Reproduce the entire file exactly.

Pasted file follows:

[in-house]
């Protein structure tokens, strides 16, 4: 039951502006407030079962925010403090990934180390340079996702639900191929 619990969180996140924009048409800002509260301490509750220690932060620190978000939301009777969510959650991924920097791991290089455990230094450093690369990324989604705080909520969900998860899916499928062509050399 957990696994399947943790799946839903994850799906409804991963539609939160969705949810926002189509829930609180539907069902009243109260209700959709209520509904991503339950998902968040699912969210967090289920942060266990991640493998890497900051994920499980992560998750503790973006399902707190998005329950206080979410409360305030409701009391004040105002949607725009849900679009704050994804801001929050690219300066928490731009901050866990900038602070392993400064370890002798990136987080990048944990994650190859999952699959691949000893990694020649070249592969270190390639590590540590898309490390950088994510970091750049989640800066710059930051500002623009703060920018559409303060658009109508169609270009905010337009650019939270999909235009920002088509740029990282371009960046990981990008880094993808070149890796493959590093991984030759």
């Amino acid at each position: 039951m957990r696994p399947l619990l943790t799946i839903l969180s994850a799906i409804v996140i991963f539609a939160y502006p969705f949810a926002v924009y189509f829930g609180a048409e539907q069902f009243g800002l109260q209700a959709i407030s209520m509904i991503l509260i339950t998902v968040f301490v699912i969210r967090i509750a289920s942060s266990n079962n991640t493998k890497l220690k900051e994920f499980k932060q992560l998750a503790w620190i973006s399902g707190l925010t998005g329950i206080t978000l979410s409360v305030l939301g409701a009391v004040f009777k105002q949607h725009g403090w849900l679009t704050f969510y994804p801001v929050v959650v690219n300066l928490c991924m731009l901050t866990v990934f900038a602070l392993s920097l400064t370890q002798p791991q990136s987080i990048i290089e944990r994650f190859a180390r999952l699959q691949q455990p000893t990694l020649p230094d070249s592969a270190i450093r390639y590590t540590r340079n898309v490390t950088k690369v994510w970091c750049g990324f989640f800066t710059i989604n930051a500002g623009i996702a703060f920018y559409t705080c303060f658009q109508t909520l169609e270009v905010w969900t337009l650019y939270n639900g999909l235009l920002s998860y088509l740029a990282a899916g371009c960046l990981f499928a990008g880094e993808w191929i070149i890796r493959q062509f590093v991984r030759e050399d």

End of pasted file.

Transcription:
[in-house]
């Protein structure tokens, strides 16, 4: 039951502006407030079962925010403090990934180390340079996702639900191929 619990969180996140924009048409800002509260301490509750220690932060620190978000939301009777969510959650991924920097791991290089455990230094450093690369990324989604705080909520969900998860899916499928062509050399 957990696994399947943790799946839903994850799906409804991963539609939160969705949810926002189509829930609180539907069902009243109260209700959709209520509904991503339950998902968040699912969210967090289920942060266990991640493998890497900051994920499980992560998750503790973006399902707190998005329950206080979410409360305030409701009391004040105002949607725009849900679009704050994804801001929050690219300066928490731009901050866990900038602070392993400064370890002798990136987080990048944990994650190859999952699959691949000893990694020649070249592969270190390639590590540590898309490390950088994510970091750049989640800066710059930051500002623009703060920018559409303060658009109508169609270009905010337009650019939270999909235009920002088509740029990282371009960046990981990008880094993808070149890796493959590093991984030759």
């Amino acid at each position: 039951m957990r696994p399947l619990l943790t799946i839903l969180s994850a799906i409804v996140i991963f539609a939160y502006p969705f949810a926002v924009y189509f829930g609180a048409e539907q069902f009243g800002l109260q209700a959709i407030s209520m509904i991503l509260i339950t998902v968040f301490v699912i969210r967090i509750a289920s942060s266990n079962n991640t493998k890497l220690k900051e994920f499980k932060q992560l998750a503790w620190i973006s399902g707190l925010t998005g329950i206080t978000l979410s409360v305030l939301g409701a009391v004040f009777k105002q949607h725009g403090w849900l679009t704050f969510y994804p801001v929050v959650v690219n300066l928490c991924m731009l901050t866990v990934f900038a602070l392993s920097l400064t370890q002798p791991q990136s987080i990048i290089e944990r994650f190859a180390r999952l699959q691949q455990p000893t990694l020649p230094d070249s592969a270190i450093r390639y590590t540590r340079n898309v490390t950088k690369v994510w970091c750049g990324f989640f800066t710059i989604n930051a500002g623009i996702a703060f920018y559409t705080c303060f658009q109508t909520l169609e270009v905010w969900t337009l650019y939270n639900g999909l235009l920002s998860y088509l740029a990282a899916g371009c960046l990981f499928a990008g880094e993808w191929i070149i890796r493959q062509f590093v991984r030759e050399d």